National culture is influenced by the region of a country to a greater extent. China and the UK have distinct cultures largely because they are in different parts and regions of the world. British population and culture train their children to think individually and plan their lives in their own way and for their individual selves. Chinese culture, on the other hand, is more collective in nature and the whole nation thinks and works collectively for one common group goal. Chinese culture believes in more power distance between a leader and the subordinates, while British culture works in an opposite manner and has less power distance in social and organizational setting. Also, British population is ore fun-loving and believe in enjoying the life more, but Chinese people are more reserved in terms of expressing their emotions and tend to enjoy their lives when compared to British people.

China and The UK Cultural Similarities

According to Hofstede classification, both Chinese and British cultures are natural believers of masculinity as both scored exactly the same in masculinity index in the classification. Both believe more in competition than cooperation. Also, both cultures are okay with uncertainty of future and ambiguity of their daily lives. They do not make efforts to avoid uncertainty.
Hofstede classification
This classification of both the nations and their cultures is correct to a greater extent. The dimensions considers in this classification are the most important ones and define a culture or a society in the best possible way. I believe that this classification is correct because both the cultures value and flaunt about their history a lot and most their values and norms are defined by their history and historically both cultures have been almost the same as defined in this classification.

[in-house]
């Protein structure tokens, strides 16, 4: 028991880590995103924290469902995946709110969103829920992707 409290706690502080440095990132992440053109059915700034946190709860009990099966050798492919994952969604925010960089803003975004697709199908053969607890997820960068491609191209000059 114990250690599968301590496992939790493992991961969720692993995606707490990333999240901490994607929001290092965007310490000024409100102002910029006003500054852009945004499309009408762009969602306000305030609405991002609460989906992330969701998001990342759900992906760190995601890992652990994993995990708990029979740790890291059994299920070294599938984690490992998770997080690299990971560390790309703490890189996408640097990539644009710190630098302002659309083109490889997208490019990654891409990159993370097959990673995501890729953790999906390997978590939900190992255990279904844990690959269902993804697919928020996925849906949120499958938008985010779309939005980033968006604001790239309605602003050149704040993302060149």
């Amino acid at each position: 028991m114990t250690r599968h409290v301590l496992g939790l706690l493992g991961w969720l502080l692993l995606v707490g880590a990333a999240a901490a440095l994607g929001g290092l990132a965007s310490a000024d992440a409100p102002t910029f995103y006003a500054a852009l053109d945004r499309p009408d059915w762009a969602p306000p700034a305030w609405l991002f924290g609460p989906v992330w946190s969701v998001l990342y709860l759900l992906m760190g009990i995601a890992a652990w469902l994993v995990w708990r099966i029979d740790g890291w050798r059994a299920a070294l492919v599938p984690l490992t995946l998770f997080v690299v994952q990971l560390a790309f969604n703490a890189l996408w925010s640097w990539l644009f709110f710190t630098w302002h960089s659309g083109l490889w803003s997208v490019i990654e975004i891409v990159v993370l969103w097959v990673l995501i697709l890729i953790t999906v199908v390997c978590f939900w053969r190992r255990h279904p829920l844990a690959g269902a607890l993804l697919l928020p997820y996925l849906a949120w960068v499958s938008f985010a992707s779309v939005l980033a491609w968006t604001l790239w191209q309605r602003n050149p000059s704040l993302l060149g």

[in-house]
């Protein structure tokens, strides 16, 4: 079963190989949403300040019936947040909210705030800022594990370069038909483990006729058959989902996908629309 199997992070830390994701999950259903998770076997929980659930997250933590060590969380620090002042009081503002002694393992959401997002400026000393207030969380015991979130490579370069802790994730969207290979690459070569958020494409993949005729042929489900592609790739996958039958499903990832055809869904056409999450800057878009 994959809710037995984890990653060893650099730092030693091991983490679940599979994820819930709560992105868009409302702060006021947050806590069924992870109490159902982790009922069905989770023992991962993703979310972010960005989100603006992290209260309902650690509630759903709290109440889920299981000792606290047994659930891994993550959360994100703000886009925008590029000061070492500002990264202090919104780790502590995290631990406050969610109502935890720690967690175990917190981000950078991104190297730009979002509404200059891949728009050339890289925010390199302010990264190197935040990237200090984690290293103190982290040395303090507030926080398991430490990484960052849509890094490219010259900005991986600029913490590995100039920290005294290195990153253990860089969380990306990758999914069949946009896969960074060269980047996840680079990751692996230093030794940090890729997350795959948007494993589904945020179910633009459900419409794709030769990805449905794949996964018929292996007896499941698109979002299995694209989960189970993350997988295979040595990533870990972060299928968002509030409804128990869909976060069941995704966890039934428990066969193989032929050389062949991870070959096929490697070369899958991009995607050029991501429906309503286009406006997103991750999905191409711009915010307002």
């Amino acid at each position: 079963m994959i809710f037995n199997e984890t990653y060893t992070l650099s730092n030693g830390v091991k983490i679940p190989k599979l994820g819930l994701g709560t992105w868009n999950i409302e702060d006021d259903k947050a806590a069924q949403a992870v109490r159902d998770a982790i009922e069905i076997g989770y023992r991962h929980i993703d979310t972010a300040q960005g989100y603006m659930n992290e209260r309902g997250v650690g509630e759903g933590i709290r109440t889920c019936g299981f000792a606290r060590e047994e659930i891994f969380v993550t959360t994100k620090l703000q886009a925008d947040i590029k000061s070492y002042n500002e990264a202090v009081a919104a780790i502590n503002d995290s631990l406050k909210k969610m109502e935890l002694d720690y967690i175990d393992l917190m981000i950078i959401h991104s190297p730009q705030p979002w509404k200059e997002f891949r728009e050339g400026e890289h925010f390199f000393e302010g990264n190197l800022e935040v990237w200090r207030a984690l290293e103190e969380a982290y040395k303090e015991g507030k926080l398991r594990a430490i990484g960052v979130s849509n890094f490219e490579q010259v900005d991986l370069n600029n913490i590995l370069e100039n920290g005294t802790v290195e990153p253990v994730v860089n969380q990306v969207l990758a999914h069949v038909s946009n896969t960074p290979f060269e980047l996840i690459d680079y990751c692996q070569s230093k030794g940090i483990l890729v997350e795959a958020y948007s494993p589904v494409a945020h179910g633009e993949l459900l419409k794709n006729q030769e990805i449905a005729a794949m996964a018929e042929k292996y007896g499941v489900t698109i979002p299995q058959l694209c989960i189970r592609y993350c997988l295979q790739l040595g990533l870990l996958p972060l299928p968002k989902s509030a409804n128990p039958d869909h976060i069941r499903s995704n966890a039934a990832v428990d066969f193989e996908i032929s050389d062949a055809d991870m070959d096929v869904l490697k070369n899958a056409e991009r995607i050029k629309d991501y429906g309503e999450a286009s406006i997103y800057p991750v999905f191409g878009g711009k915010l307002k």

Lesson 5: Political System

Political System of China

  • China is communist country where state controls and owns all the resources.
  • It is a unitary state and is controlled by a Central government in Beijing.
  • It has one party system and only party has the right to form a government.

Definition of Political System

‘A political system is composed of the members of a social organization (group) who are in power,’ describes the political system of China because it has only party which has the right to form government and rules the country.


Discussion 3

Lesson 1: International business operating in China

International business in China

McDonald’s is the leading fast food chain of the world with thousands of franchises and outlets in more 180 countries. It generates a revenue of billions of dollars from around the globe. It entered the mainland China in 1990 and became a huge success in the country despite different from the traditional Chinese cuisine which is already rich in variety and taste. Quality and customer services became the major reasons for its success in China.

  • Positives for McDonald’s in China
  • Recognition as a global fast food chain.
  • Vast consumer market which is the biggest attraction for every business to enter China.
  • Continued expansion of middle-class in China who like to dine out of home.
  • Challenges for McDonald’s in China
  • Rising local and international competition in mainland China.
  • Shifting consumer preferences from fast food to healthy food.
  • McDonald’s global strategy of changing brand image and rising prices.

Lesson 2: International Trade

Successful FDI in China

Coca-Cola is among the leading soft drinks and beverages companies of the world. It entered China in 1978 and was unlikely to be a successful investment because of its anti-communist campaigns. Despite all the difficulties and a very healthy and strong competition form the local competitors, Coca-Cola is growing a very rapid pace in China and has become among the most successful international businesses in China. It has been named as fastest growing fast-moving consumer goods brand in the 2019 Brand Footprint Report.

Failed FDI in China